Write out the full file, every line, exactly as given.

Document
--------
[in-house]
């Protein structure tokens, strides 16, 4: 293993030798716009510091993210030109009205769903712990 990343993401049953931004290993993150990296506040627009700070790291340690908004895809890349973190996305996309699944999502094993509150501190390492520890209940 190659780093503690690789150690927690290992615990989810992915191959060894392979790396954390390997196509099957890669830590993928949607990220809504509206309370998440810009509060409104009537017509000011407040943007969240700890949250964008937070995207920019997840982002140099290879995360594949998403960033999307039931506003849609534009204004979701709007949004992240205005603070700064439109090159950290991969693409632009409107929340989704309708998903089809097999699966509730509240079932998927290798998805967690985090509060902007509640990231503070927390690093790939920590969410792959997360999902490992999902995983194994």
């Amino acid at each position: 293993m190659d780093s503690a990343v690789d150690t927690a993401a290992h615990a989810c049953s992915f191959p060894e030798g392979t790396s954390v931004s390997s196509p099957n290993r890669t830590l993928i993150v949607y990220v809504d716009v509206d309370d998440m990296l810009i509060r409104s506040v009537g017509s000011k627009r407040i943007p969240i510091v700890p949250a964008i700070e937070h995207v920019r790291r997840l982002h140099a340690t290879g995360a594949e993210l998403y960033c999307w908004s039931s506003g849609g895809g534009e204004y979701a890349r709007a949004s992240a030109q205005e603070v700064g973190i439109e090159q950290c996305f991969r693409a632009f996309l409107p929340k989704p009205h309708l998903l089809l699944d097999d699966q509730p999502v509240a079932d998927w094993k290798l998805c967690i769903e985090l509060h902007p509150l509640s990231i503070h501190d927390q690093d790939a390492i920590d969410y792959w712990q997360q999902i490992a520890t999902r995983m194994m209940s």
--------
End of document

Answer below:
[in-house]
């Protein structure tokens, strides 16, 4: 293993030798716009510091993210030109009205769903712990 990343993401049953931004290993993150990296506040627009700070790291340690908004895809890349973190996305996309699944999502094993509150501190390492520890209940 190659780093503690690789150690927690290992615990989810992915191959060894392979790396954390390997196509099957890669830590993928949607990220809504509206309370998440810009509060409104009537017509000011407040943007969240700890949250964008937070995207920019997840982002140099290879995360594949998403960033999307039931506003849609534009204004979701709007949004992240205005603070700064439109090159950290991969693409632009409107929340989704309708998903089809097999699966509730509240079932998927290798998805967690985090509060902007509640990231503070927390690093790939920590969410792959997360999902490992999902995983194994």
């Amino acid at each position: 293993m190659d780093s503690a990343v690789d150690t927690a993401a290992h615990a989810c049953s992915f191959p060894e030798g392979t790396s954390v931004s390997s196509p099957n290993r890669t830590l993928i993150v949607y990220v809504d716009v509206d309370d998440m990296l810009i509060r409104s506040v009537g017509s000011k627009r407040i943007p969240i510091v700890p949250a964008i700070e937070h995207v920019r790291r997840l982002h140099a340690t290879g995360a594949e993210l998403y960033c999307w908004s039931s506003g849609g895809g534009e204004y979701a890349r709007a949004s992240a030109q205005e603070v700064g973190i439109e090159q950290c996305f991969r693409a632009f996309l409107p929340k989704p009205h309708l998903l089809l699944d097999d699966q509730p999502v509240a079932d998927w094993k290798l998805c967690i769903e985090l509060h902007p509150l509640s990231i503070h501190d927390q690093d790939a390492i920590d969410y792959w712990q997360q999902i490992a520890t999902r995983m194994m209940s």